Reduced Walker 256 carcinosarcoma growth in vasopressin-deficient Brattleboro rats
The growth pattern of carcinosarcoma Walker 256 was studied in rats with different levels of vasopressin in the blood. The Brattleboro rats are unable to synthesize vasopressin in a consequence of deletion in the coding gene. Hybrids from crossbreeding of the mutant Brattleboro and normal WAG rats inherit the one intact vasopressin gene and hold nearly normal hormone level. It was found that non-strain-specific carcinosarcoma Walker 256 intensively grows in WAG rats and their offsprings from crossbreeding with Brattleboro rats, and tumor development is equally terminated in them by death. Carcinosarcoma grows less intensely in Brattleboro rats; the tumor nodes increased only within the first 2 weeks, after which, the tumor began to decrease and eventually disappeared. Infusion of exogenous vasopressin to Brattleboro rats intensifies a tumor growth in the first 2 weeks after the inoculation of Walker 256 cells; however, it does not prevent a following regression and resorption of tumors.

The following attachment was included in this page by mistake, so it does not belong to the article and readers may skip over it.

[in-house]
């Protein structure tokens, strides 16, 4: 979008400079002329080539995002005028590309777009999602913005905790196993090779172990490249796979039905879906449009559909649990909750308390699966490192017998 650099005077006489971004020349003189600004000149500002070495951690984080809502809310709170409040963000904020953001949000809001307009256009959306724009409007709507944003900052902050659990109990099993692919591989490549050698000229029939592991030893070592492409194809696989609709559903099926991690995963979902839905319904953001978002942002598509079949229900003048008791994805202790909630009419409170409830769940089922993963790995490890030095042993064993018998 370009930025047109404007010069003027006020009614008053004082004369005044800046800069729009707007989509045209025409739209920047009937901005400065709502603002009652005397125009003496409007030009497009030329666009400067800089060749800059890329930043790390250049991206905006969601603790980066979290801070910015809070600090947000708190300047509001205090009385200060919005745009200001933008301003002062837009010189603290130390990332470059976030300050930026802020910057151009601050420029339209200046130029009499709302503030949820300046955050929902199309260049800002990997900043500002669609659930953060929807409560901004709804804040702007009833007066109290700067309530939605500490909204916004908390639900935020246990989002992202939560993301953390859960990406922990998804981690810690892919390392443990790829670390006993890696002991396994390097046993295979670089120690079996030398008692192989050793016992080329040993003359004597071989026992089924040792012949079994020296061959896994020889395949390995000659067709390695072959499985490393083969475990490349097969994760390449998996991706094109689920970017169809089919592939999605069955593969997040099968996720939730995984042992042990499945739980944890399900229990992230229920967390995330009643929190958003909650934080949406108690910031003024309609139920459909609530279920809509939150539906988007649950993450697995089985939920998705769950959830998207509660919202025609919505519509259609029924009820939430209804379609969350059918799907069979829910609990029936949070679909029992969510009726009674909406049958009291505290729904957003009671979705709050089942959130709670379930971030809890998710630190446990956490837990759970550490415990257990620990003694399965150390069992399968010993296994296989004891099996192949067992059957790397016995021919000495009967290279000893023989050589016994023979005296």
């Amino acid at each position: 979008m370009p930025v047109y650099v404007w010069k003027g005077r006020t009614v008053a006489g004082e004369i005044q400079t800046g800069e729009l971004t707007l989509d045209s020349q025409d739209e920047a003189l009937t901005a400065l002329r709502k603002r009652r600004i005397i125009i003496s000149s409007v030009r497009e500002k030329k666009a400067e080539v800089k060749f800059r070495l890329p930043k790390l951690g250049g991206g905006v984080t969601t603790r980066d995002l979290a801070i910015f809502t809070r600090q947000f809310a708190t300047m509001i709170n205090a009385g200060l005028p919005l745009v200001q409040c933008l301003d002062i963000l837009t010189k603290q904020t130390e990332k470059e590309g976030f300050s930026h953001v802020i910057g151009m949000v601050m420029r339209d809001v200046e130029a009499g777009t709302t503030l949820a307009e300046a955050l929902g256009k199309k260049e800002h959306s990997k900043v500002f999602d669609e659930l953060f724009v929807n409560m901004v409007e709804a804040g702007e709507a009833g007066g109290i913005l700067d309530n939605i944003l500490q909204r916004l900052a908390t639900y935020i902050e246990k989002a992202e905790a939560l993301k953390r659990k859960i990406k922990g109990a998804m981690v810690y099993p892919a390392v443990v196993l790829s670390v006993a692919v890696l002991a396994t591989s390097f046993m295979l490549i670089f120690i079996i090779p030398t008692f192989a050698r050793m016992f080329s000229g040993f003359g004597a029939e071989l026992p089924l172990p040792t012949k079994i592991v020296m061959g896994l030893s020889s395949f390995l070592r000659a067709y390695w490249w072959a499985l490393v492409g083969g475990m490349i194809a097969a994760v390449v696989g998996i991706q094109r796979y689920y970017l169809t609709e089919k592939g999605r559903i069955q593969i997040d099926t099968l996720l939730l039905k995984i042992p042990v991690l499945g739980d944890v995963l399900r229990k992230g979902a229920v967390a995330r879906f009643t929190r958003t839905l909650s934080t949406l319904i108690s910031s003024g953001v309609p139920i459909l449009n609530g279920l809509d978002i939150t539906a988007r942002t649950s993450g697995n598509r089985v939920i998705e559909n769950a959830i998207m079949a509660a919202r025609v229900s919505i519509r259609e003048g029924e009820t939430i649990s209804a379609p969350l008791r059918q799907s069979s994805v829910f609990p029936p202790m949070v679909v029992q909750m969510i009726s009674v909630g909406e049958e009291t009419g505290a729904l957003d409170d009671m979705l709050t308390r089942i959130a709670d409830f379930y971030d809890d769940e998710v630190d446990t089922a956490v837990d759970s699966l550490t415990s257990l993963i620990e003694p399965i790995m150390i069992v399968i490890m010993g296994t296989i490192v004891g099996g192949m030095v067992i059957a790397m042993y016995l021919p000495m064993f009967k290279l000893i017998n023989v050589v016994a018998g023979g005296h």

KeywordsCarcinosarcoma Brattleboro rats Vasopressin
This study was supported by the Russian Foundation for Basic Research (no. 09-04-00424).
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